The memory of the war and violence continues to have an affect on El Salvador’s collective conscious. The memories are not easy to forget, especially when former combatants transition into positions of power in the government and private sectors. Mr. Silva stressed that El Salvador has a long history of war and that it has become an ingrained part of their culture. Prior to the civil war, El Salvador did not have a strong political culture, just fear and repression. The Peace Accords helped solidify a new national state, a new civilian police force, and a new political system. The newer generations are not as influenced by the civil war and bellicose terms like guerrilla and communism (or anti-communism) that are still thrown around.

Mr. Silva agreed with Dr. Negroponte that gray areas from the peace accords continue to affect the El Salvador. Amnesty and the lack of resolution for many of the most egregious crimes committed during the war is mentioned frequently – more than twenty years after the peace accords were signed. A lot of people argue that those responsible for crimes ought to be brought to justice. Along these lines, Mr. Silva recommended that El Salvador consider a second generation of reforms to the constitution and police force.

The panelists did not discuss the Culture of Peace Program that the UNESCO tried to implement in the years following the Peace Accords. Colette Hellenkamp explains in her recent report on the Culture of Peace in El Salvador, that UNESCO attempted to facilitate post-war reconciliation among people who had recently been enemies in the war, “through joint collaborative processes to design and implement projects that would benefit the entire society in areas such as culture, communication, science, and education.” After years of preparation funding for the Culture of Peace Program never came through and only a couple of the projects were ever implemented. The program also created opportunities for dialogue for people to come together to share their experiences and discuss future possibilities for peace. Though the topic was absent from last week’s discussion at GWU, the Culture of Peace Program is worth considering in light of the gang truce, and integrating youth into society.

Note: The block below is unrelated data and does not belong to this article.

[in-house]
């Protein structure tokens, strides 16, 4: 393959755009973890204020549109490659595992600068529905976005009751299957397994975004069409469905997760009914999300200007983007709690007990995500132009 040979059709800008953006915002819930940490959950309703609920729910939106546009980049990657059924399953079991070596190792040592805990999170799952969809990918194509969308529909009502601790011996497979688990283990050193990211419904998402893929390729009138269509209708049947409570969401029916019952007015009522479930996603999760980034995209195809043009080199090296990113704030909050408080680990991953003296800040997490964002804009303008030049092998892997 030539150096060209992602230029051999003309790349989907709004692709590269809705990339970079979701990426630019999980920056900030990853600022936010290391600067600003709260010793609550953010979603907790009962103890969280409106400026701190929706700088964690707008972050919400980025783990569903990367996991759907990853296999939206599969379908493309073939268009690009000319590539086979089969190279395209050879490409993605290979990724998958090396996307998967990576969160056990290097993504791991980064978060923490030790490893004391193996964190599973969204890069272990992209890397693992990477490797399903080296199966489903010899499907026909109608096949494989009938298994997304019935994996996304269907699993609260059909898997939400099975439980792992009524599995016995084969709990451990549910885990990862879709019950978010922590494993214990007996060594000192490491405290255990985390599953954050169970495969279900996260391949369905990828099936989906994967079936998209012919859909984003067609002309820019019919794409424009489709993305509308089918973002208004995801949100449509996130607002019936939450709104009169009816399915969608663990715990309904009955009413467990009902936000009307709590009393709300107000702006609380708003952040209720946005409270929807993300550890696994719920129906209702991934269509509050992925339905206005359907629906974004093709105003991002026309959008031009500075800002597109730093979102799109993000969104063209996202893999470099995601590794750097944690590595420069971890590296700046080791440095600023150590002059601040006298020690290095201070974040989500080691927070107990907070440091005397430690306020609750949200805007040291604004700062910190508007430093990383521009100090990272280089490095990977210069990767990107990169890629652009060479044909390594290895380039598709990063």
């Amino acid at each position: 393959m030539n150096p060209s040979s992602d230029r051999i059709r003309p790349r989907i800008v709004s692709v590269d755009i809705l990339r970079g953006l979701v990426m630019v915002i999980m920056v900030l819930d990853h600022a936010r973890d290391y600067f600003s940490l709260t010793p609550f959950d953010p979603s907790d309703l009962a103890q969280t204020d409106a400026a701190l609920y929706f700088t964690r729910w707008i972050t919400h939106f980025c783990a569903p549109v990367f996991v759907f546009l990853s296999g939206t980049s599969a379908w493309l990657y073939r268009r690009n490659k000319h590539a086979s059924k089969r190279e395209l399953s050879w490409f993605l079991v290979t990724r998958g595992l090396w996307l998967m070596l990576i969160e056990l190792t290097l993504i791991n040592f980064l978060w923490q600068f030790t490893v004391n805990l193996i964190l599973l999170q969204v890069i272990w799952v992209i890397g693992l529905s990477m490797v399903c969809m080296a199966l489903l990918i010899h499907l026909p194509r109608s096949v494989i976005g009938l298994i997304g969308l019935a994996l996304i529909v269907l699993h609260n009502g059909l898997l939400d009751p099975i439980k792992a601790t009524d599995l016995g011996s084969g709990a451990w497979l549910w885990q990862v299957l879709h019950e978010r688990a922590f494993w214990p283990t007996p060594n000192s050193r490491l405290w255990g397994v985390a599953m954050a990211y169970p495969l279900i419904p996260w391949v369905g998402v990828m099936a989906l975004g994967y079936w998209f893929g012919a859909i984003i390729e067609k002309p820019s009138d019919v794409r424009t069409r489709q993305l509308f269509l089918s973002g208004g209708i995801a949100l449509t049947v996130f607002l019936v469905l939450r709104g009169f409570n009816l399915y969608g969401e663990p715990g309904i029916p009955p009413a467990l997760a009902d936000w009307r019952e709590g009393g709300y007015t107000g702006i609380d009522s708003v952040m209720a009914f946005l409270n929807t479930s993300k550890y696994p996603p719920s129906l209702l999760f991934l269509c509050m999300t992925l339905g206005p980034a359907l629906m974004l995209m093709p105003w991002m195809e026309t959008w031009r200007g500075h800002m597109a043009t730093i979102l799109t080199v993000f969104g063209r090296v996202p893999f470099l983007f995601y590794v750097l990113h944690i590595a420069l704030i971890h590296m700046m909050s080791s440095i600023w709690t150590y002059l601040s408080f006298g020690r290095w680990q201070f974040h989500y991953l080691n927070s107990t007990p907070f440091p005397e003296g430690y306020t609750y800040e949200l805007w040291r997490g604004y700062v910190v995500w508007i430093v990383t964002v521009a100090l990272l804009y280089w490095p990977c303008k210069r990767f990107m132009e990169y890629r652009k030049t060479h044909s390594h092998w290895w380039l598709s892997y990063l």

Over the years, the country has demonstrated its ability to grow, heal and develop, and it will continue to do so as new generations inherit and improve the current political system. The truce between the gangs is an example of that ability to grow and heal. But to ensure that it is a lasting peace, the government must balance the same kinds of issues it faced twenty years ago. While providing Salvadoran society, which has been traumatized by years of violence, with sense of justice and closure, the government and civil society has to work with gang youth to ensure they are appropriately integrated.

This was an excellent event with interesting analysis about the Peace Accord and its legacy in El Salvador. Both speakers had excellent academic and personal insight into these matters. It will be interesting to see how El Salvador moves forward in the elections and with the gang-truce and what lessons they can take from the past Peace Accord into the future of these two issues.